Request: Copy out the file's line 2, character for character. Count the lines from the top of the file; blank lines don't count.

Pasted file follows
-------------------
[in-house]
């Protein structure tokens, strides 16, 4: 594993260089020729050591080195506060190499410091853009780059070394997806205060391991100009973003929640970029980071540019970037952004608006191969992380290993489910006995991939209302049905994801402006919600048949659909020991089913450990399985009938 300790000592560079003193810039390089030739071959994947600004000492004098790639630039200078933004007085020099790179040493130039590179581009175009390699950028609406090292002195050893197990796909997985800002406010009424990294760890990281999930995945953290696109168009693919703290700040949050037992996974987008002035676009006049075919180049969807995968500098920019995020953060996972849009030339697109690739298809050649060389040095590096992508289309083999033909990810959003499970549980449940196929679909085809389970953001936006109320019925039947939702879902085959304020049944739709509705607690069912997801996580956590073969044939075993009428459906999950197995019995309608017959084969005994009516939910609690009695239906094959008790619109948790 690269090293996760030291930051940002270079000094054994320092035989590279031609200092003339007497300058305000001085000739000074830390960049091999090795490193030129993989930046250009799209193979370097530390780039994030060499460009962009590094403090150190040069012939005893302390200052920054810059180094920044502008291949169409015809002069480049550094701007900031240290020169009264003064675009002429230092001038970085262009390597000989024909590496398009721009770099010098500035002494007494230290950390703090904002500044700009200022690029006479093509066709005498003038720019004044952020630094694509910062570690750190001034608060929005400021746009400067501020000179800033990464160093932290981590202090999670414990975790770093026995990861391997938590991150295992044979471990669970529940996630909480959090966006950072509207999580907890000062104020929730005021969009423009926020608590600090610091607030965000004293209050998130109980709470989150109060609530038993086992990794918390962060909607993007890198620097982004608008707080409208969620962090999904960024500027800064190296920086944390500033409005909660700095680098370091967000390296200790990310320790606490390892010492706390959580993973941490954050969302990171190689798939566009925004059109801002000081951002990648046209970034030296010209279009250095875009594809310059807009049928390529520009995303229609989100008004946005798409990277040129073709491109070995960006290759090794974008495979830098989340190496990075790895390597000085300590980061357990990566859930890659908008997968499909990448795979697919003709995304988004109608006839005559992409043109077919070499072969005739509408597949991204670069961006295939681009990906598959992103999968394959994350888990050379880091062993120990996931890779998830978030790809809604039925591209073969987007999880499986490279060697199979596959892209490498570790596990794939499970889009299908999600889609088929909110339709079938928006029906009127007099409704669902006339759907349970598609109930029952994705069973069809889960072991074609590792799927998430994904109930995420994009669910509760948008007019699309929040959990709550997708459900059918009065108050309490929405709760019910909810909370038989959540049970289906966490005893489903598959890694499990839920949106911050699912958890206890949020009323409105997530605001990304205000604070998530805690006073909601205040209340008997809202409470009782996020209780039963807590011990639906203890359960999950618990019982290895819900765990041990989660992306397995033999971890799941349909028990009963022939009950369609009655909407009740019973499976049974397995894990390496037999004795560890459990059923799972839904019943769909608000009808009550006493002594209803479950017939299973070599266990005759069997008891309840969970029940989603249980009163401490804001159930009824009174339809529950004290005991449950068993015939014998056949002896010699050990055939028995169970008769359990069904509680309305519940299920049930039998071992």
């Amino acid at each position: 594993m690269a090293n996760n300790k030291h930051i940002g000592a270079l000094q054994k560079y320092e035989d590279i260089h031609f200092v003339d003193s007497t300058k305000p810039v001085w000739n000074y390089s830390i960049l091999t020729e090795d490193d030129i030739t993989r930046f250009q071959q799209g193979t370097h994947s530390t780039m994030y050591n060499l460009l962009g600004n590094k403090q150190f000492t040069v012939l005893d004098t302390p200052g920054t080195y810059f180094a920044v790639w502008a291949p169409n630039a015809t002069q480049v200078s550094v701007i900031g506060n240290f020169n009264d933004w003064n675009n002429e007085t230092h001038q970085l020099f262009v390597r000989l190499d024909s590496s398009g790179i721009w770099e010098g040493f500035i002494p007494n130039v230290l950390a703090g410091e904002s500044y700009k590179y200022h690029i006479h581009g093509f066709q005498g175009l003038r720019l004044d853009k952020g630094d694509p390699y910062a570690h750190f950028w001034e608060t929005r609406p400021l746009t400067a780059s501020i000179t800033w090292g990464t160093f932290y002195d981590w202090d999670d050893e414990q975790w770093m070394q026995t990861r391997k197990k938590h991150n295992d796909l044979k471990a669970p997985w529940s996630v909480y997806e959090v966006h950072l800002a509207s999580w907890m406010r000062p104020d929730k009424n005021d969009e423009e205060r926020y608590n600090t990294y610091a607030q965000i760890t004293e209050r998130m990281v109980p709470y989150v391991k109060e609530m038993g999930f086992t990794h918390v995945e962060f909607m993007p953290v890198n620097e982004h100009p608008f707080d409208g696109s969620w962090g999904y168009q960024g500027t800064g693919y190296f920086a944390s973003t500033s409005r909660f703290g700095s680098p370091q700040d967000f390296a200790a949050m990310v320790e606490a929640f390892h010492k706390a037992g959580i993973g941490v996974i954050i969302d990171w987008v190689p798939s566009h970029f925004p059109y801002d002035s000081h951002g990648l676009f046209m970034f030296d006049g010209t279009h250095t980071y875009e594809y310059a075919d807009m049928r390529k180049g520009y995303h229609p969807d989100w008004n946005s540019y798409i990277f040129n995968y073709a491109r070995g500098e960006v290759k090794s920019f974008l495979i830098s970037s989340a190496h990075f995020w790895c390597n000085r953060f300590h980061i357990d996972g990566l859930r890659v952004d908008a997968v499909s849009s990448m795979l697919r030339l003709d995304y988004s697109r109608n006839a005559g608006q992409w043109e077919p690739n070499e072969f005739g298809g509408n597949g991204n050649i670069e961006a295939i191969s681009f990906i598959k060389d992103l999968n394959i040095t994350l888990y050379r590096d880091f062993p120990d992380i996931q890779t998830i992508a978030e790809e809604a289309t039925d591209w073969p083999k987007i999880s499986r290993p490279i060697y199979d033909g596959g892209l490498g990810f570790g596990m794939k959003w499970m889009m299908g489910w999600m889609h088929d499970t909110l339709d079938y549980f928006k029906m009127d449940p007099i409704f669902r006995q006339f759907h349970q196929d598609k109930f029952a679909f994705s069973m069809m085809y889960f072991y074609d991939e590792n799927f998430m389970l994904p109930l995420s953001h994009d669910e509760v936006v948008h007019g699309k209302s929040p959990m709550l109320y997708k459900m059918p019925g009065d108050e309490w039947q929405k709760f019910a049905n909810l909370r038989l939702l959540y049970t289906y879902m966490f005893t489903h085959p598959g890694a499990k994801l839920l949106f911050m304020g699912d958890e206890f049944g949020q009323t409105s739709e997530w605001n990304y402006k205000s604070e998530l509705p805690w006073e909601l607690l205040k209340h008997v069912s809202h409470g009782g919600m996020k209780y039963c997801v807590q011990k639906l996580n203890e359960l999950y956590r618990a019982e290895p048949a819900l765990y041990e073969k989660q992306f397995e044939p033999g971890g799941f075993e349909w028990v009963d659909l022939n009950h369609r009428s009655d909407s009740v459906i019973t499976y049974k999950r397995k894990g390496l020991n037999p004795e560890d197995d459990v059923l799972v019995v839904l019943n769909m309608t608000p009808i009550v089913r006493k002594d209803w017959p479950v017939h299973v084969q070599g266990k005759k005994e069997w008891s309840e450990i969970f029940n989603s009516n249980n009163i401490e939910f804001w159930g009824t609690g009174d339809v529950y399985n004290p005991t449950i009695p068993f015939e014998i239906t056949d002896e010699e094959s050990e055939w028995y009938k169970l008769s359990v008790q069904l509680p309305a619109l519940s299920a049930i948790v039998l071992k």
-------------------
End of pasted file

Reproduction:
């Protein structure tokens, strides 16, 4: 594993260089020729050591080195506060190499410091853009780059070394997806205060391991100009973003929640970029980071540019970037952004608006191969992380290993489910006995991939209302049905994801402006919600048949659909020991089913450990399985009938 300790000592560079003193810039390089030739071959994947600004000492004098790639630039200078933004007085020099790179040493130039590179581009175009390699950028609406090292002195050893197990796909997985800002406010009424990294760890990281999930995945953290696109168009693919703290700040949050037992996974987008002035676009006049075919180049969807995968500098920019995020953060996972849009030339697109690739298809050649060389040095590096992508289309083999033909990810959003499970549980449940196929679909085809389970953001936006109320019925039947939702879902085959304020049944739709509705607690069912997801996580956590073969044939075993009428459906999950197995019995309608017959084969005994009516939910609690009695239906094959008790619109948790 690269090293996760030291930051940002270079000094054994320092035989590279031609200092003339007497300058305000001085000739000074830390960049091999090795490193030129993989930046250009799209193979370097530390780039994030060499460009962009590094403090150190040069012939005893302390200052920054810059180094920044502008291949169409015809002069480049550094701007900031240290020169009264003064675009002429230092001038970085262009390597000989024909590496398009721009770099010098500035002494007494230290950390703090904002500044700009200022690029006479093509066709005498003038720019004044952020630094694509910062570690750190001034608060929005400021746009400067501020000179800033990464160093932290981590202090999670414990975790770093026995990861391997938590991150295992044979471990669970529940996630909480959090966006950072509207999580907890000062104020929730005021969009423009926020608590600090610091607030965000004293209050998130109980709470989150109060609530038993086992990794918390962060909607993007890198620097982004608008707080409208969620962090999904960024500027800064190296920086944390500033409005909660700095680098370091967000390296200790990310320790606490390892010492706390959580993973941490954050969302990171190689798939566009925004059109801002000081951002990648046209970034030296010209279009250095875009594809310059807009049928390529520009995303229609989100008004946005798409990277040129073709491109070995960006290759090794974008495979830098989340190496990075790895390597000085300590980061357990990566859930890659908008997968499909990448795979697919003709995304988004109608006839005559992409043109077919070499072969005739509408597949991204670069961006295939681009990906598959992103999968394959994350888990050379880091062993120990996931890779998830978030790809809604039925591209073969987007999880499986490279060697199979596959892209490498570790596990794939499970889009299908999600889609088929909110339709079938928006029906009127007099409704669902006339759907349970598609109930029952994705069973069809889960072991074609590792799927998430994904109930995420994009669910509760948008007019699309929040959990709550997708459900059918009065108050309490929405709760019910909810909370038989959540049970289906966490005893489903598959890694499990839920949106911050699912958890206890949020009323409105997530605001990304205000604070998530805690006073909601205040209340008997809202409470009782996020209780039963807590011990639906203890359960999950618990019982290895819900765990041990989660992306397995033999971890799941349909028990009963022939009950369609009655909407009740019973499976049974397995894990390496037999004795560890459990059923799972839904019943769909608000009808009550006493002594209803479950017939299973070599266990005759069997008891309840969970029940989603249980009163401490804001159930009824009174339809529950004290005991449950068993015939014998056949002896010699050990055939028995169970008769359990069904509680309305519940299920049930039998071992």